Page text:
Dutch Design Week 2023 Daily Recap: Envisioning Equilibrium Cities
The Netherlands - On day three of Dutch Design Week 2023, artists presented their forward-thinking visions for a planet that was more sustainable, equitable and livable.
Transnatural’s Radical City Inc exhibition challenged traditional urban concepts and introduced speculative cities that could withstand climate challenges while integrating nature into their design. Liquid Roots by Rollo Bryant proposed an innovative approach to street lighting that not only reduces artificial light pollution in urban environments but also creates a habitat for local flora and fauna. This project, scheduled for realisation in late 2023, aims to enhance safety for residents while preserving the local wildlife.
Elsewhere, various projects explored the loss of biodiversity in the urban environment and proposed solutions for the reintroduction of animals such as otters and birds. Otterdam is a floating allotment garden designed to support otters and inspired by similar floating gardens seen in Asia and South America. Theun Karelse explains how the reintroduction of otters can boost the local ecosystem: ‘If otters thrive here, it indicates a flourishing biome with healthy fish, aquatic plants, frogs and other interconnected creatures.’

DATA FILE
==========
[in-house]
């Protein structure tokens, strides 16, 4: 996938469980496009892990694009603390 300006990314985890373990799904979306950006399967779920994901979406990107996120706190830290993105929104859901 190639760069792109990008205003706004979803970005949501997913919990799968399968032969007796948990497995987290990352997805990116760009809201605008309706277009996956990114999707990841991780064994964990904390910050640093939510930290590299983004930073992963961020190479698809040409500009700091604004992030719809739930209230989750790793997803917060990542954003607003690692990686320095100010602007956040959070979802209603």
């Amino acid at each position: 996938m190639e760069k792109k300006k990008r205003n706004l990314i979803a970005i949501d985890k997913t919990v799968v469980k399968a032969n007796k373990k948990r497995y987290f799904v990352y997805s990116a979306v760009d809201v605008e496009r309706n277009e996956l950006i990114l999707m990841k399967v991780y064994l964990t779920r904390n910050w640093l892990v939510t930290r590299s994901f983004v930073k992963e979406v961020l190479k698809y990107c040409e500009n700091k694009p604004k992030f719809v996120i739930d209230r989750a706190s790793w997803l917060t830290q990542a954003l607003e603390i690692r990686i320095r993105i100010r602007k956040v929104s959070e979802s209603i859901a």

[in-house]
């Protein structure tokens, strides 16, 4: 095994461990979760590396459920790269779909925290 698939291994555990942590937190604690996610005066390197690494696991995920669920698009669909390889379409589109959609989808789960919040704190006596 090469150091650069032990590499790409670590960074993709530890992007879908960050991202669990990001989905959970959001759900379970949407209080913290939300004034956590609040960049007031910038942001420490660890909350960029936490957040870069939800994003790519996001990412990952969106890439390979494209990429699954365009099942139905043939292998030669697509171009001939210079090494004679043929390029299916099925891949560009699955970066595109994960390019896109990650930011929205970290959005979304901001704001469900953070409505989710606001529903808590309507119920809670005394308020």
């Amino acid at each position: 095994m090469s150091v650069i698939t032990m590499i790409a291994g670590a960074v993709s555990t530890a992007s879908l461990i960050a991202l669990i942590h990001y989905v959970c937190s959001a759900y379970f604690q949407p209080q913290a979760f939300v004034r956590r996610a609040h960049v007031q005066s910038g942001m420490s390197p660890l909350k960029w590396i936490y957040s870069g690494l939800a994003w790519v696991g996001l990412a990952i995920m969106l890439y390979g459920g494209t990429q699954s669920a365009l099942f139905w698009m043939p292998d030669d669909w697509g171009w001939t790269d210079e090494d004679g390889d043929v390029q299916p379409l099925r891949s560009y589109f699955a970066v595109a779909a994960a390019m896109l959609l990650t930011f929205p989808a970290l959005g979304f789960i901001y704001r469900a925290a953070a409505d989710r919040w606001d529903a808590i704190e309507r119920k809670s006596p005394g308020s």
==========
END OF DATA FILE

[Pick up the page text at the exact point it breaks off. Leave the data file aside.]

Two noteworthy projects, Totems of Life from Radical City Inc and Omlab, a winner of the 2023 Dutch Design Awards, proposed habitat solutions for urban wildlife, including sparrows, swallows and starlings. While Totems of Life - a sculpture-like feature - serves as functional city decor, Omlab is more of a versatile, temporary solution for large-scale developments where nature management is just getting underway.
Conscious mobility futures were also on creatives’ minds this year. The Embassy of Mobility aims to make the transition from car dependency tangible and understandable. The show covered a wide range of topics, such as the increased demand for improved bicycle infrastructure as a result of the heightened interest during the pandemic and robotic transport as cities require more seamless and efficient systems.
Disregard traditional symbols of urban advancement and focus on prospering in harmony with the Earth. Those in urban planning, architecture, property and transport should explore the interdependence between the built environment and nature
Designer begins plastic knife and vase made to be eaten and decomposed by insects
Belgium – Altering the environmental impact of polystyrene, one of the world's most polluting plastics, designer Arnaud Tantet turned to mealworms and superworms and their ability to digest such material.
Polystyrene, primarily composed of air, makes it unprofitable to recycle, resulting in its burial or incineration for energy. Arnaud's venture explores a creative recycling process using mealworms and superworms to consume polystyrene, with no adverse effects on their health.
Tantet exhibited this project in the Louvre Conservation Centre in Liévin, France, where the insects shape discarded plastic foam into decorative vases. In a more functional endeavour, the designer produced a series of knives for Inoveat, a Parisian gourmet restaurant specialising in insect-based meals. The knives are first cut and sculpted by hand from waste XPS (extruded polystyrene). Once the worms have finished their work, the knives are transformed into metal using a foundry process known as lost foam casting.